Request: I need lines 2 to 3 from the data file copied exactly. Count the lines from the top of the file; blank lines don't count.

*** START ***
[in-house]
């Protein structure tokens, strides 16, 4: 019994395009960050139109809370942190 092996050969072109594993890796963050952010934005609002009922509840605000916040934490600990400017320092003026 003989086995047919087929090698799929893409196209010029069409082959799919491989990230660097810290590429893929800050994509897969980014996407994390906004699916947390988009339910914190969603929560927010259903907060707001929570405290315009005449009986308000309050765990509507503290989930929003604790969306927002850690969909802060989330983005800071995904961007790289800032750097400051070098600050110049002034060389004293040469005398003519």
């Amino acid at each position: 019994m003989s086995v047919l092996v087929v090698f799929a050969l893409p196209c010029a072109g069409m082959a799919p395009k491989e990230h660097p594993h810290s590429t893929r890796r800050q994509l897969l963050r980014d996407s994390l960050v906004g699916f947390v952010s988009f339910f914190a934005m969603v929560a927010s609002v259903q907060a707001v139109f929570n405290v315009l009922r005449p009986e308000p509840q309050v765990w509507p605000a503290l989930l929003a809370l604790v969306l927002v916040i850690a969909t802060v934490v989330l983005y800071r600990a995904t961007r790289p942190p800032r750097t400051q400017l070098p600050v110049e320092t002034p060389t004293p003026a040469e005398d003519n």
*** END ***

């Protein structure tokens, strides 16, 4: 019994395009960050139109809370942190 092996050969072109594993890796963050952010934005609002009922509840605000916040934490600990400017320092003026 003989086995047919087929090698799929893409196209010029069409082959799919491989990230660097810290590429893929800050994509897969980014996407994390906004699916947390988009339910914190969603929560927010259903907060707001929570405290315009005449009986308000309050765990509507503290989930929003604790969306927002850690969909802060989330983005800071995904961007790289800032750097400051070098600050110049002034060389004293040469005398003519």
């Amino acid at each position: 019994m003989s086995v047919l092996v087929v090698f799929a050969l893409p196209c010029a072109g069409m082959a799919p395009k491989e990230h660097p594993h810290s590429t893929r890796r800050q994509l897969l963050r980014d996407s994390l960050v906004g699916f947390v952010s988009f339910f914190a934005m969603v929560a927010s609002v259903q907060a707001v139109f929570n405290v315009l009922r005449p009986e308000p509840q309050v765990w509507p605000a503290l989930l929003a809370l604790v969306l927002v916040i850690a969909t802060v934490v989330l983005y800071r600990a995904t961007r790289p942190p800032r750097t400051q400017l070098p600050v110049e320092t002034p060389t004293p003026a040469e005398d003519n």